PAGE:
It is believed that King Min Saw Mon of Marak- U dynasty (1430-1784) allowed some Bengalis to settle in the outskirt of the state as a token of appreciation for certain helps. They also served in the court in various capacities. However, the inflow of the Bengalis accelerated in the middle of the seventeenth century in the form of assigned workforce. These thousands of Bengalis captured by the marauding Arakanese in the 17th century joined the existing Muslim population (The Economist, 13th June, 2015). Though not as a political or cultural term, the Muslim residents of 18th century Arakan (older name of Rakhine) used the term ‘Rooinga’ to refer to themselves (Dapice, 2014). Later on, particularly, the report of the first British deputy Commissioner Arthur Phayre, while reporting about the indigenous people in the Akyab district, is said to have recorded a group named Ro- Khoing-Tha (Arakanese Buddhist) (Chan, 2005). As a matter of cryptic interpretation, scholarly assumption considers this insinuating the initial imprint of Rohingya legacy in the Arakan. However, more Muslims were brought by the British Colonial masters to the area from across Bay of Bengal in the 20th century (Chia, 2016). The south Asian migrants (more than half were Muslims) resided mostly in lower Burma were employed in agriculture, transportation and construction, rice mills, as merchants and moneylenders as well as in British civil services and the British Military. A large part among them stayed in the Arakan, now Rakhine state, the conflicting spot in today’s Myanmar (Coclanis, 2013).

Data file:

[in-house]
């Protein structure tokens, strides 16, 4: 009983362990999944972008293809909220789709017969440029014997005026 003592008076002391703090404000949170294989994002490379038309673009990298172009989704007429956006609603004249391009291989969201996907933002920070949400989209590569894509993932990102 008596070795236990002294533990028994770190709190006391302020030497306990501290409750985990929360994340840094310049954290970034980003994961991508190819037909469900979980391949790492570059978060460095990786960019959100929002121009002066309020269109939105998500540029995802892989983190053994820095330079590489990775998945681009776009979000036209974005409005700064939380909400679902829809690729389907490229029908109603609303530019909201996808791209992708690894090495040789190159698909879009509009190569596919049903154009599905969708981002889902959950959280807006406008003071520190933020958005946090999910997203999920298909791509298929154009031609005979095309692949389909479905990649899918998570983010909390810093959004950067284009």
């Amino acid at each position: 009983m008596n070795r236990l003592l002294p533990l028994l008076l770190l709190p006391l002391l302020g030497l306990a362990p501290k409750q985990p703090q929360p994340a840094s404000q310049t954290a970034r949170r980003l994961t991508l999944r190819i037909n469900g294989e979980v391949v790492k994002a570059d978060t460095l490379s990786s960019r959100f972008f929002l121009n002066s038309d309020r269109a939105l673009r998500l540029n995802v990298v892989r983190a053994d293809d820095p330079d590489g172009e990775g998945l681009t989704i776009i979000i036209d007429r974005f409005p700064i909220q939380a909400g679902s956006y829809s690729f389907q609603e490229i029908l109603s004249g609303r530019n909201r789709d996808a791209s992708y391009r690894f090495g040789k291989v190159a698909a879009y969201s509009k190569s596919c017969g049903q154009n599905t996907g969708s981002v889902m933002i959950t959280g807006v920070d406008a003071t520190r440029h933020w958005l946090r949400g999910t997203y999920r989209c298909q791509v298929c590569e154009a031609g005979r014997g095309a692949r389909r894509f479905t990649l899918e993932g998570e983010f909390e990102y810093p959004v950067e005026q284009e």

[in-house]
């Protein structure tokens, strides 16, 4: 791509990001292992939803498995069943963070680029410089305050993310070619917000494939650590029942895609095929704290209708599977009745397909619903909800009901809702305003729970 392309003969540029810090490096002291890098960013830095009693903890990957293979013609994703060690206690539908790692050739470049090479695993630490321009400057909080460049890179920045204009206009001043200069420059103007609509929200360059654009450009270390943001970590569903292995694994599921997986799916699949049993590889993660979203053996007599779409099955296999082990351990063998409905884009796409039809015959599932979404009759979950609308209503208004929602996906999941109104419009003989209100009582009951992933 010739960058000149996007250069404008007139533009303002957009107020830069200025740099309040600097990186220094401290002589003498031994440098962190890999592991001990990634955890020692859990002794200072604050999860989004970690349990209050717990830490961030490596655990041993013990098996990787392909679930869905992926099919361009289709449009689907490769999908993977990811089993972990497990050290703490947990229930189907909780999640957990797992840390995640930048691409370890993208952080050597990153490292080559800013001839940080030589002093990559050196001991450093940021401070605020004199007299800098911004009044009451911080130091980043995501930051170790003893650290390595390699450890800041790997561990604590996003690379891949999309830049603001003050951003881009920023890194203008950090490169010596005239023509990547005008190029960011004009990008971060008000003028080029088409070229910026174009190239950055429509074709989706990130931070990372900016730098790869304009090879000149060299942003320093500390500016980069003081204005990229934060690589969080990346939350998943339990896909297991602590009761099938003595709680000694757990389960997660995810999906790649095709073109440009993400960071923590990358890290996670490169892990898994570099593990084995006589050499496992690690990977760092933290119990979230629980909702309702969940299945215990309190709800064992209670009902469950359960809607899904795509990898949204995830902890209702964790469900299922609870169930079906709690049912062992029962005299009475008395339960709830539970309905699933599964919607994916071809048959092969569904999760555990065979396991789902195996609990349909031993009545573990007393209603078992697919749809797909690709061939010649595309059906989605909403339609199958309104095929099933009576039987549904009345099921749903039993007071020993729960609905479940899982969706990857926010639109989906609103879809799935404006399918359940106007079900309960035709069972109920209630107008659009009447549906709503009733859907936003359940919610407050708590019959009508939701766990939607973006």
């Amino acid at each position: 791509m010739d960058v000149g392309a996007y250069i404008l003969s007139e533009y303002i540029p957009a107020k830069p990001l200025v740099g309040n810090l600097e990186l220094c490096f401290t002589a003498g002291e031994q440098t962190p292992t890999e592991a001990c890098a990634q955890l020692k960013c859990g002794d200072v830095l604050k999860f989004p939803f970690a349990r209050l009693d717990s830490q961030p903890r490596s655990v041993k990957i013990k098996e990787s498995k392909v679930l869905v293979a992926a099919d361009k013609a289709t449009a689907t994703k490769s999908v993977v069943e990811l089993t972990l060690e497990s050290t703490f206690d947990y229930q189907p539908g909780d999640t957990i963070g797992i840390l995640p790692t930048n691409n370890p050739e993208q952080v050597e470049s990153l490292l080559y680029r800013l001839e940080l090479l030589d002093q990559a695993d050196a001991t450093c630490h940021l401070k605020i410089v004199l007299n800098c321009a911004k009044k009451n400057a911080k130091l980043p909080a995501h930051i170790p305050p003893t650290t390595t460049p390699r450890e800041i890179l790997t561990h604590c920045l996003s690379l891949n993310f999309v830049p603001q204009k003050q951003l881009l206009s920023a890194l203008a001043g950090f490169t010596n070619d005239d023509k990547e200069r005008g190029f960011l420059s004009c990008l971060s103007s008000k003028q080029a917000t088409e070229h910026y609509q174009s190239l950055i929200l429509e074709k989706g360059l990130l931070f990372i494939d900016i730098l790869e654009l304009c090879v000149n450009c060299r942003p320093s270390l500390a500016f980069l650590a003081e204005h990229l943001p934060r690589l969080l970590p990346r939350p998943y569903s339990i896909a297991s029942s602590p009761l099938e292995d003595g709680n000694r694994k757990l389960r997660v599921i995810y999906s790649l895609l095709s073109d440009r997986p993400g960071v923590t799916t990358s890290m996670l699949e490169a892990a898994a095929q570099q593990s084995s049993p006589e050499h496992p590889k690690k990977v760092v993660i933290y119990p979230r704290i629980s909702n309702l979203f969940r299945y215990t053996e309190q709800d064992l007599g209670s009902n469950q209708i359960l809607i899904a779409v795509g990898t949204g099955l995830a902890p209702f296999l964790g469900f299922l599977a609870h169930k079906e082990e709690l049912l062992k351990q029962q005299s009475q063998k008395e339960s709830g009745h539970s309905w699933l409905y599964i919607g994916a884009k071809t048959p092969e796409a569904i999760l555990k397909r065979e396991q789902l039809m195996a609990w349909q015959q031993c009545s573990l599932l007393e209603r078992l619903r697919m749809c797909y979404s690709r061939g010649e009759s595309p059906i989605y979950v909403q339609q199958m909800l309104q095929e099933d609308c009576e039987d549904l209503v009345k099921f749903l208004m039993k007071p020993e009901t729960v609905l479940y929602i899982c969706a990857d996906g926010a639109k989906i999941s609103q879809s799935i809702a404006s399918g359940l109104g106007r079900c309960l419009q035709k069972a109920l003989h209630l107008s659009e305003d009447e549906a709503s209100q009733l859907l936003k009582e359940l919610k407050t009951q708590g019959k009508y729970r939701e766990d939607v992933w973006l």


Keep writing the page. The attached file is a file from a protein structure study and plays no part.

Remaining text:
The Rohingyas were selectively recognized (though not as ethnic indigenous group) and given citizenship during the democratic phase of Burma (1948-62) particularly under the government of U Nu; also including the broadcasting of their language from Burma radio (Naing & Sichel, 2015). Many of them also served in the government services in the initial phase. But this too was recognized whose previous two generations had lived in Myanmar (Lindblom, Mars, Motala, & Munyan, 2015). However, the change of equation in the Burmese politics, the historic military coup in 1962 and the subsequent regime of Ne Win ended the official existence of democracy as well as recognition of Rohingyas in Burma. Again in 1982, a new citizenship law was brought rendering most of these people stateless (BBC, 2015). The act and the policies of the then government insisted on recognizing only the ethnic groups living in the country before first Anglo –Burmese (1824-1826) as legal citizens of Myanmar (Chan, 2005). This was the beginning of a dark era that was to follow the Rohingya population for an indefinite period. The rest of the history was destined to be an era of displacement, statelessness and abandonment for about one million populations in the western coast of Myanmar.